The Struggles of ADD & ADHD

How ADD and ADHD affects students and their everyday lives

People's brains are affected differently with ADD and ADHD

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People's brains are affected differently with ADD and ADHD

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About 6.1 million children and teens in the U.S. currently struggle with the disorders ADD (attention deficit disorder) and ADHD (attention deficit hyperactivity disorder).

The Triton Voice interviewed some Triton students with these disorders to see how it affects their everyday lives.

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People with ADHD often experience symptoms of hyperactivity, excessive talking, the tendency to interrupt, and fidgeting constantly, according to

Junior, Bridget Tucker, a student who has ADHD, told us the struggles of this disorder.

“ My name is Bridget Tucker, and I have crippling ADHD. I was diagnosed my sophomore year, which is weird because my personality just radiates ADHD.”

“On a daily basis, I have to take pills every morning…basically, its mellowed me out and it definitely helps me with my schoolwork. I definitely feel like this year and the last of sophomore quarter, I’ve been a bit more tolerable. My only signs of ADHD without my meds is my twitchiness, I constantly have to be playing with something.”

We asked Tucker how she found out that there was something wrong and how she knew she probably had ADHD.

“I first discovered I needed help when I realized my GPA was really bad. And I’m not trying to toot my own horn here, but I used to be one of the smarter kids back in elementary school. I used to be in some of the highest reading groups and stuff like that, but then when like sixth grade rolled around, my grades started to go downhill and I didn’t know why I figured I just wasn’t smart anymore and my grades kept getting worse and worse and my teachers kept saying ‘Bridget you don’t shut up in class, please shut up.’ That’s when I told my mom, ‘Mom, I think I have ADHD, I think we need to get me tested again.’ And so, we go me tested.”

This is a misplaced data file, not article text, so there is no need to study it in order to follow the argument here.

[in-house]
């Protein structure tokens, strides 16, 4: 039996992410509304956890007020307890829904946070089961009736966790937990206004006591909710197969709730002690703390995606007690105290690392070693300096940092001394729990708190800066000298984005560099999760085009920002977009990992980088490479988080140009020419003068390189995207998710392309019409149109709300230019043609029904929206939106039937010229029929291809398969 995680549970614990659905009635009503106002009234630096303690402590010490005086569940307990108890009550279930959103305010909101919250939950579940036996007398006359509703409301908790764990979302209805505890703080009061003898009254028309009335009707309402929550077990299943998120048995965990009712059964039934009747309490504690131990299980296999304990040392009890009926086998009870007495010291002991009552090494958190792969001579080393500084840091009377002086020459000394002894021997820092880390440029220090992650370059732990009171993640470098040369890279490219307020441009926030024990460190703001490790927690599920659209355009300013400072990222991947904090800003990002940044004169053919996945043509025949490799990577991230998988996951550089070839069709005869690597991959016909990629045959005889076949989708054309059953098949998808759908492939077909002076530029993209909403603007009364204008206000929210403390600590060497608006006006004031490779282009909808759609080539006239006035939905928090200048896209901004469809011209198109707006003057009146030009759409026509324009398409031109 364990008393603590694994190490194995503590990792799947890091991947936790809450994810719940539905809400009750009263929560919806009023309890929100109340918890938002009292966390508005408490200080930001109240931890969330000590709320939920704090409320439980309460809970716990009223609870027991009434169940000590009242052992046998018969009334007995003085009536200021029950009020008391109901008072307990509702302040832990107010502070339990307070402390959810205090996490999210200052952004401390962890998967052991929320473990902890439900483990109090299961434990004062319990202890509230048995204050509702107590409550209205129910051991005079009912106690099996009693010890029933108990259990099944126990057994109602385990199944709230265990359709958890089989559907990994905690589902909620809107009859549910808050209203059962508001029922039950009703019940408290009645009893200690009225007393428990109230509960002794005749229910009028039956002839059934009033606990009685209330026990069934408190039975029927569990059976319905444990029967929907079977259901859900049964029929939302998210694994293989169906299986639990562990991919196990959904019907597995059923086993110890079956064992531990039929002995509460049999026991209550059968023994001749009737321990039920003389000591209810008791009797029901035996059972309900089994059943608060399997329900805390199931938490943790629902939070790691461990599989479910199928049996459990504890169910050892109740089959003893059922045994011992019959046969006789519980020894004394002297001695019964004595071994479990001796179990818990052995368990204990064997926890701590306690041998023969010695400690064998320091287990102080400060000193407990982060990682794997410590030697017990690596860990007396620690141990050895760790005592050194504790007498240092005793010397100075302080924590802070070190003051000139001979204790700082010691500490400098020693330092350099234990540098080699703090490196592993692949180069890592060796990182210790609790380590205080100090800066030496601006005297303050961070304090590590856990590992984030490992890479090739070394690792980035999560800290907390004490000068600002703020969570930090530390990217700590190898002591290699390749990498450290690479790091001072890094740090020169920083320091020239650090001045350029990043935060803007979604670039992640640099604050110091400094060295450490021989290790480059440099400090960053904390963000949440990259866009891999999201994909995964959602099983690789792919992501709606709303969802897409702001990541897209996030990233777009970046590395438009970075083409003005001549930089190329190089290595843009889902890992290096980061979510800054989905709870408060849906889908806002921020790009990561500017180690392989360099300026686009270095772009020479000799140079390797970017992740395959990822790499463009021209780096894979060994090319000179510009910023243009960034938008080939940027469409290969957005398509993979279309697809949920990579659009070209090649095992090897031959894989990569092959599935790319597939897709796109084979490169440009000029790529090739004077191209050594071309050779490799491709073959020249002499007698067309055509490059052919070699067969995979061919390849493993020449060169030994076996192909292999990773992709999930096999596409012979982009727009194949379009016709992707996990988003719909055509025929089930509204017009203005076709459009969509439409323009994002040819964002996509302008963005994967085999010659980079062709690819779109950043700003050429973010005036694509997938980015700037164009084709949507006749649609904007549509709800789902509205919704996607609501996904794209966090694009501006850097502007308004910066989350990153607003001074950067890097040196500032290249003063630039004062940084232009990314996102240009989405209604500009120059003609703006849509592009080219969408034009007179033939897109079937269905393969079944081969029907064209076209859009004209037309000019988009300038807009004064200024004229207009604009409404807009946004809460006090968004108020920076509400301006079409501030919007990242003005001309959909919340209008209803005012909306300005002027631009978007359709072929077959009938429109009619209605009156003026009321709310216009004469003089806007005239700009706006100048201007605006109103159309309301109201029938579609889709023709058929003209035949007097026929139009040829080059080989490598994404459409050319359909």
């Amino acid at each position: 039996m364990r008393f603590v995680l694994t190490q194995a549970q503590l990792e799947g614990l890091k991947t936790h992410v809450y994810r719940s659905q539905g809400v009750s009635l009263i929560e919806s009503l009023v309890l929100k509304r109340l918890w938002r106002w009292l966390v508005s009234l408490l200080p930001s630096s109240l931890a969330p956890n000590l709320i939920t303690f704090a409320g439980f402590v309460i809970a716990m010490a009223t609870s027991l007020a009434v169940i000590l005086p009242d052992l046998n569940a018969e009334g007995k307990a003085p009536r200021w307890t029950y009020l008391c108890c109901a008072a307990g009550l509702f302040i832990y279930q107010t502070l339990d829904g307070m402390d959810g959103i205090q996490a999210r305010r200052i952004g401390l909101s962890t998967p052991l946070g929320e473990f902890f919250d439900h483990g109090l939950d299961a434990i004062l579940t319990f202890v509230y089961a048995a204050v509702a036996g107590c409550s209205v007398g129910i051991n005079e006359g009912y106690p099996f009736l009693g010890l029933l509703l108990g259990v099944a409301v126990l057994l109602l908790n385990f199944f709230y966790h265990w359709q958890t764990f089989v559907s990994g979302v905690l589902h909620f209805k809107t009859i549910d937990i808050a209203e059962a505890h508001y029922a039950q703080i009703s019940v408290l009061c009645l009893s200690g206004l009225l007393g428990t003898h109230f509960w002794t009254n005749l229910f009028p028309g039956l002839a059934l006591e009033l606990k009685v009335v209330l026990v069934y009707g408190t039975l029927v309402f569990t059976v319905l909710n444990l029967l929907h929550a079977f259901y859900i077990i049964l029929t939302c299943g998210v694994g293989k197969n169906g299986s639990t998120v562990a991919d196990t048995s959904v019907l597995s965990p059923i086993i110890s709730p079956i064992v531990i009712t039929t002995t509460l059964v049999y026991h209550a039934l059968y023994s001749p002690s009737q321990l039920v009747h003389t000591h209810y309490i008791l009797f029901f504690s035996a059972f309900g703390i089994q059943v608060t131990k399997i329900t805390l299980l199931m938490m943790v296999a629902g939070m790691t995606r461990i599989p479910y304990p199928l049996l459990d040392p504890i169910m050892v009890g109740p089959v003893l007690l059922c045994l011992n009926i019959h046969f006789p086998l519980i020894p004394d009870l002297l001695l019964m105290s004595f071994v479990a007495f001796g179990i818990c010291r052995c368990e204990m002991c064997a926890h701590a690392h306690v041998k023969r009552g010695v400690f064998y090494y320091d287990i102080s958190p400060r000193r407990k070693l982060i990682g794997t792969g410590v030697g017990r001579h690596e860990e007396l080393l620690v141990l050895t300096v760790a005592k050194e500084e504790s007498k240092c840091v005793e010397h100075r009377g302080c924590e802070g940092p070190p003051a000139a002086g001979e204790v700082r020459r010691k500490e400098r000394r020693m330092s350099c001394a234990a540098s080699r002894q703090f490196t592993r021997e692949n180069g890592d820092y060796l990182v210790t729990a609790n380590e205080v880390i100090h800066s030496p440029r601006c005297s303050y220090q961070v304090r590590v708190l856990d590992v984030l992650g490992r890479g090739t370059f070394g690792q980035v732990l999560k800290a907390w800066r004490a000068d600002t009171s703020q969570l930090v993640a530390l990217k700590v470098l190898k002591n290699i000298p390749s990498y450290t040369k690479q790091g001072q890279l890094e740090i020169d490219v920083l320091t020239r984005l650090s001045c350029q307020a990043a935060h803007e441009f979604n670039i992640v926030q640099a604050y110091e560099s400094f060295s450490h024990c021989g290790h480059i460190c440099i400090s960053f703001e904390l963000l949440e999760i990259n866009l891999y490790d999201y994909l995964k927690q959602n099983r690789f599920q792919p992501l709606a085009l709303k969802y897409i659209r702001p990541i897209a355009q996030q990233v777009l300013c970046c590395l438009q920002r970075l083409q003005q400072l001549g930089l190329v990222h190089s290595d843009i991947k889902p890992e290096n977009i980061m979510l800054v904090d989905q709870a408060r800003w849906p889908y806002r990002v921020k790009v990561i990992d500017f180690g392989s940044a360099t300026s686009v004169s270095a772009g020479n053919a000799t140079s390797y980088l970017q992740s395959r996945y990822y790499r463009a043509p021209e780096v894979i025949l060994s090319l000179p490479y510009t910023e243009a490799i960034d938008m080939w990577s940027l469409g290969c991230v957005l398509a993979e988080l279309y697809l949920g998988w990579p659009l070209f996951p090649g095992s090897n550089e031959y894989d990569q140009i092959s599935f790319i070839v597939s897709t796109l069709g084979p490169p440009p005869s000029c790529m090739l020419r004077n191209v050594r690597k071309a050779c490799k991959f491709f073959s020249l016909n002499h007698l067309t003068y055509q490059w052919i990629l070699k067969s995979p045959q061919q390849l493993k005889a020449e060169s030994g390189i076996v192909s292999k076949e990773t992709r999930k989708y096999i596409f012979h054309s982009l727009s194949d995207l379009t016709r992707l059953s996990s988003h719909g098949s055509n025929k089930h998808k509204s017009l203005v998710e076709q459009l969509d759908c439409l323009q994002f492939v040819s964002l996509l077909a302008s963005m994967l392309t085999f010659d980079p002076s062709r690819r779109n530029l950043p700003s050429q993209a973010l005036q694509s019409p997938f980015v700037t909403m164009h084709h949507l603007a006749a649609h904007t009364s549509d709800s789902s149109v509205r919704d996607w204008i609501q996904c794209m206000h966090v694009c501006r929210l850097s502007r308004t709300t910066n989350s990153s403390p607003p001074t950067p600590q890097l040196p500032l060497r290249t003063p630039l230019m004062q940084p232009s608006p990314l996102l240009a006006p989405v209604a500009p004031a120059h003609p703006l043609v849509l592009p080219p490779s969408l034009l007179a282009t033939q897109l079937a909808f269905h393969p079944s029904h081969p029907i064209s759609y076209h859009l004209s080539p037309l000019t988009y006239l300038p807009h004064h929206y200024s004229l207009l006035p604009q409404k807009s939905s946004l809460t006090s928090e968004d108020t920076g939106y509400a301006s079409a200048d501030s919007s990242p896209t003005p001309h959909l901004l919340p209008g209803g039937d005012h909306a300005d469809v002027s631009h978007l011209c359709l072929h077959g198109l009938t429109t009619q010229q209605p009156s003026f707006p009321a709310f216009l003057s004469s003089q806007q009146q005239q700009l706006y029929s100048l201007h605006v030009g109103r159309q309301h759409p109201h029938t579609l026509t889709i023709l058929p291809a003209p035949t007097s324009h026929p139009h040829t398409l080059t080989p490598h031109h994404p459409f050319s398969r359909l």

“I don’t shut up, I can’t focus. That’s why I’ve been annoying my whole life, cause I didn’t know I  had ADHD.”

ADD can cause symptoms such as forgetfulness, poor organization, difficulty focusing, getting easily distracted, and difficulty listening, according to

The next two students we interviewed suffer from ADD and seem to have experienced these symptoms as well.

Junior, Ava Ford explained to us the effects ADD had on her before she was diagnosed.

“Before I started taking my medicine for my ADD, it would make me very tired throughout the day and I wouldn’t be able to focus and it was very hard to get a lot of my schoolwork done and even everyday activities because of the ADD and me not being able to understand or focus on the things I really needed to” said Ford.

“Id be very tired throughout the day. I used to fall asleep a lot, even in the car with my mom, because I wouldn’t be in the mindset to do much.”

To help her ADD, Ford explained, “ To help it, I take my medicine and I also try to plan a schedule for myself to help me get things done.”

Ford realized she had ADD only a little earlier than Tucker did.

“ It was freshman year and I had two concussions and apparently when you get concussions it can bring out symptoms or things wrong with you that you didn’t really know you had before and it made my focusing even worse and I realized it was a problem so I went to the doctor and they said I had ADD.”

The final student we interviewed, struggles with ADD but wished to stay anonymous.

“ I was actually diagnosed with ADD only two months ago.”

To help with their ADD, this student also takes medicine to get them through the day.

“ Every morning, I take medicine. I have a really hard time paying attention, so it helps wake me up and it helps me pay attention and stay on track. I’ve been actually doing my homework and my procrastination has gotten so much better.”

“Before I started taking my medicine, I couldn’t pay attention at all. It was really hard for me to get through a school day because of how tired I was and I would forget to do my homework. I would also get distracted so easily.”

The student explained to us how they found out that they had ADD.

“ I realized that I needed help after my freshman and sophomore year and the first quarter of junior year. My grades were so bad and I had no motivation to study for tests or do my homework. After starting off the second quarter off really badly I was confused as to why I was like this. My mom was fed up with it and took me to the doctor and it turned out I had ADD.”